Alexander Berne and The Abandoned Orchestra:
Self Referentials Vols. 1 & 2
While some artists labour for any number of years over a single-disc collection, others issue copious amounts, almost as if they can't stop the music from flowing out of them. One such artist is Alexander Berne, who has just issued his third multi-disc collection in three years. In 2010 he released the bravura three-disc opus, Composed And Performed By Alexander Berne, which was followed by the double-disc affair, Flickers Of Mime / Death Of Memes, a year later; both were credited to Alexander Berne and The Abandoned Orchestra, despite the fact that the so-called orchestra is actually Berne alone. His latest outing, Self Referentials Vols. 1 & 2, is another two-disc set, and once again it's an exceptional collection. The superb musical content is complemented on visual grounds, too, as every one of its 800 units is graced by an original abstract cover painting by Berne. As a composer, creator, painter, and multi-instrumentalist, he's a rare modern-day example of the Renaissance figure.
The music's world character comes to the fore immediately when “Far Afield Recording” opens the collection with the kind of exotic dance rhythms and woodwind melodies one might hear at the center of a busy Middle Eastern bazaar. A vast array of influences and styles are refracted though Berne's unique sensibility over the course of the album. A collision between Reich-styled classical minimalism and Eastern trance music seems to take place during the alternating sequences of piano splashes, pulsating percussion patterns, and undulating string swirls in “Pulsationism (The Long Tick),” for example. Recorded in Florida, the collection also serves as a fantastic showcase for Berne's instrumental proficiency, with the musician acting convincingly as a global mini-orchestra of woodwinds (saxophones, wooden flutes), dulcimer, percussion (hand drums, kalimba, bells, cymbals, mallet instruments), strings, and piano (as on his previous releases, Berne eschewed synthesizers and samples in the making of the album material).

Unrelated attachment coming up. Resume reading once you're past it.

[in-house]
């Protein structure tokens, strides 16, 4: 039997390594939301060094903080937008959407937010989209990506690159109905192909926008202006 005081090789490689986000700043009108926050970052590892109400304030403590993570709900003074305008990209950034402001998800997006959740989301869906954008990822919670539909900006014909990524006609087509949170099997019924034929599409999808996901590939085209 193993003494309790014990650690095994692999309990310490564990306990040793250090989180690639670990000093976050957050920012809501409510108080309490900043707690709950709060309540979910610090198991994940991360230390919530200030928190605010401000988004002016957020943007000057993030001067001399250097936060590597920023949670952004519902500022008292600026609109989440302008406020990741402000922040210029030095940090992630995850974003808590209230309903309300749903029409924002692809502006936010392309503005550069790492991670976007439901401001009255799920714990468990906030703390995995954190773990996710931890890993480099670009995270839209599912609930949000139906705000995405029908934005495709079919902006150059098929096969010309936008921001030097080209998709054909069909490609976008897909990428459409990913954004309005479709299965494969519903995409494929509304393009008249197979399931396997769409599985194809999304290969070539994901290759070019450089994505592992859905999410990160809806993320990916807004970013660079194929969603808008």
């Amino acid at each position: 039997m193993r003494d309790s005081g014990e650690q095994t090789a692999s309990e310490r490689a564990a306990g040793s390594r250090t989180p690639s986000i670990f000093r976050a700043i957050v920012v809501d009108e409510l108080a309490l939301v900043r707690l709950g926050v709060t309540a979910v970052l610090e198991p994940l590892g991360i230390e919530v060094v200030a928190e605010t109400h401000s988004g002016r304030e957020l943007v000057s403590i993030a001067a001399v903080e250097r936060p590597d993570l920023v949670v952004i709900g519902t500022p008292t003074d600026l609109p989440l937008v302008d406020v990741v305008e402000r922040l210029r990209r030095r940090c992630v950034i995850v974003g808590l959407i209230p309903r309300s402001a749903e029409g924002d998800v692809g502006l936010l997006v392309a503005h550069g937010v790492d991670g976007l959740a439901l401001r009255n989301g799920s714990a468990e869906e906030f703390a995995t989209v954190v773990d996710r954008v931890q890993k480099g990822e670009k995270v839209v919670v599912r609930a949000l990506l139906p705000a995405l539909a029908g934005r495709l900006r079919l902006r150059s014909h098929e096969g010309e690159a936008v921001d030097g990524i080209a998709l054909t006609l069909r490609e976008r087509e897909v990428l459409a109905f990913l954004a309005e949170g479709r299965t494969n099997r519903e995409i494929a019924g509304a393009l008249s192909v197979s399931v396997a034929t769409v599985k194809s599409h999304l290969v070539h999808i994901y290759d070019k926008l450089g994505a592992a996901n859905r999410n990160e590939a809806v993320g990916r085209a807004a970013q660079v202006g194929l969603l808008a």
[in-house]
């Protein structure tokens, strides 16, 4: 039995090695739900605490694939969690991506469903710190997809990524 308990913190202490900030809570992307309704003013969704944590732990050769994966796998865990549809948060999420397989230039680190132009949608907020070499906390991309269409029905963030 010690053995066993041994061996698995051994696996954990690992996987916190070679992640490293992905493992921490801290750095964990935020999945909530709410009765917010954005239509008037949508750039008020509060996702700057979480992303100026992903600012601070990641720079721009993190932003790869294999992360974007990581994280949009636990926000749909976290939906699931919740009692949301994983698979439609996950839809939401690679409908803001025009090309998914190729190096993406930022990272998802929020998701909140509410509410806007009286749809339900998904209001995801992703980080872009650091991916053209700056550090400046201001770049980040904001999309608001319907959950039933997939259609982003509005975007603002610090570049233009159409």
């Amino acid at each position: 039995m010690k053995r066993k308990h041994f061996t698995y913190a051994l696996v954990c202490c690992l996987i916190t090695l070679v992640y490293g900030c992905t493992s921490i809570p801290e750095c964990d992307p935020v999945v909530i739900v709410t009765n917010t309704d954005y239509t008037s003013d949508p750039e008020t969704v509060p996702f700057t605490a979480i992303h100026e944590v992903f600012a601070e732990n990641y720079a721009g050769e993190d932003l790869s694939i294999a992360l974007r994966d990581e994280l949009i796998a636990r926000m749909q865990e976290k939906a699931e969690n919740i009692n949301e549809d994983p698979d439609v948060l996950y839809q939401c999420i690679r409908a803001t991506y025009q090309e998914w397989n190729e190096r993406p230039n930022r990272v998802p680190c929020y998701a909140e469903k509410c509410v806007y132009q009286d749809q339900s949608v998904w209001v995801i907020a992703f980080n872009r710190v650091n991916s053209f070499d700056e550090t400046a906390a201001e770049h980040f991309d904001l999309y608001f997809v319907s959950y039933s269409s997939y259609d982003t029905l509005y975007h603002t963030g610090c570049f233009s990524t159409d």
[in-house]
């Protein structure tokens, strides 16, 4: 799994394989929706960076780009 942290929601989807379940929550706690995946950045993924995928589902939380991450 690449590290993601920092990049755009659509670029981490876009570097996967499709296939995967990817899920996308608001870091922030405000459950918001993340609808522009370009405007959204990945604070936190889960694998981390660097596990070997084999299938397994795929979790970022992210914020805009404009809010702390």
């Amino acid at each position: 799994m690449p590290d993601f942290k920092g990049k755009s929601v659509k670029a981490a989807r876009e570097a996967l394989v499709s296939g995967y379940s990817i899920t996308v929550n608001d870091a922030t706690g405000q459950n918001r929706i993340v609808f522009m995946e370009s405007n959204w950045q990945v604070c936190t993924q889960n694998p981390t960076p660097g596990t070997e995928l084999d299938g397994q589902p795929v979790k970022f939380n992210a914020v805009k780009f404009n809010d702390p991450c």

His music is arguably at its most powerful during its quieter moments, such as when the saxophone purrs sinuously during “Sonum Onscurum, Headphonic Apparitions Pt. I.” In keeping with that principle, the album's second volume, which Berne characterizes as “An Unnamed Diary of Places I Went Alone,” is the more potent of the two, as its seventeen pieces (titled by roman numerals only) surreptitiously seduce the listener throughout the disc's mysterious and enigmatic journey. A dazed voiceover by Jaik Miller (1970-2012) deepens the mystery of “IV,” while “V” bolsters its enchantment with wordless singing (vocal contributions by Christo and Flora Nicholoudis and Karolien Soete repeatedly enrich the second volume's soundworlds). Most are short pieces, though no less evocative for being so, especially when their stripped-down arrangements enable the instruments' individuating qualities to more clearly assert themselves. Snapshots rich in atmosphere and detail, they're as transporting as the dozen settings on disc one.Though Self Referentials Vols. 1 & 2 oscillates between Western and Eastern musical forms (sometimes merging them within single settings), it somehow manages to retain a cohesiveness due to Berne's sensibility as a composer. As an example, “Of Fugal Melancholia” might, on paper, be a solo piano piece, but in its compositional form it's a meditation of trance-like design rather than something emblematic of the Western classical tradition. His music is also entrancing, especially during those moments when its Eastern dimension is emphasized, as occurs during “Four Instantiations” when its saxophones assemble into hypnotic, pitch-shifting masses. Like elements swimming within a liquid mass, musical patterns often flow in and out of each other, adding to the music's free-flowing character. Less straight-laced Western composer than global shaman, Berne's incantations and lamentations seep into one's innermost self and alter it as dramatically as a peyote-influenced dreamstate.